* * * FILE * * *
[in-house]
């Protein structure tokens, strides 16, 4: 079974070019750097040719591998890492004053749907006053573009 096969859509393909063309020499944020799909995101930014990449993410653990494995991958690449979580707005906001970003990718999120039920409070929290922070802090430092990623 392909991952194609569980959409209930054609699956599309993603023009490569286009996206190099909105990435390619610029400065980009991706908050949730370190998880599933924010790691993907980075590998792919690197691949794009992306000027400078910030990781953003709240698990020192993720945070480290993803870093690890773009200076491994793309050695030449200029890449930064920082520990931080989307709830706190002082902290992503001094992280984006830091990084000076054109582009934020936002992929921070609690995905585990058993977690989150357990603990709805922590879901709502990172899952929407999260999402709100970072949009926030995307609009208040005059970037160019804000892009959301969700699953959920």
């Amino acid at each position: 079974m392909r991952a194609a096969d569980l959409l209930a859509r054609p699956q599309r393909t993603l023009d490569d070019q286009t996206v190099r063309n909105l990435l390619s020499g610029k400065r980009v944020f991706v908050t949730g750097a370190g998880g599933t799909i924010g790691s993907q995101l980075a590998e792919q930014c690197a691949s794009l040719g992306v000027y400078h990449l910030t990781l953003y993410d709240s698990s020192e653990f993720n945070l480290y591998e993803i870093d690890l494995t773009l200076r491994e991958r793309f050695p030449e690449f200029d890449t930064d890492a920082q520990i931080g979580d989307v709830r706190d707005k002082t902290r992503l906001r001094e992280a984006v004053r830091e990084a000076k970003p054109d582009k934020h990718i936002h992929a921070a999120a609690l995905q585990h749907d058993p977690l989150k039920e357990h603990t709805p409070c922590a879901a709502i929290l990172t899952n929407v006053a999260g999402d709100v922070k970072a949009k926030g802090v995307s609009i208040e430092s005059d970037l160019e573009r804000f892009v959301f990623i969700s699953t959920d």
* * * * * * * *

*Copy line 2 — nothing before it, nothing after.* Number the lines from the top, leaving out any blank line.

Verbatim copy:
């Protein structure tokens, strides 16, 4: 079974070019750097040719591998890492004053749907006053573009 096969859509393909063309020499944020799909995101930014990449993410653990494995991958690449979580707005906001970003990718999120039920409070929290922070802090430092990623 392909991952194609569980959409209930054609699956599309993603023009490569286009996206190099909105990435390619610029400065980009991706908050949730370190998880599933924010790691993907980075590998792919690197691949794009992306000027400078910030990781953003709240698990020192993720945070480290993803870093690890773009200076491994793309050695030449200029890449930064920082520990931080989307709830706190002082902290992503001094992280984006830091990084000076054109582009934020936002992929921070609690995905585990058993977690989150357990603990709805922590879901709502990172899952929407999260999402709100970072949009926030995307609009208040005059970037160019804000892009959301969700699953959920």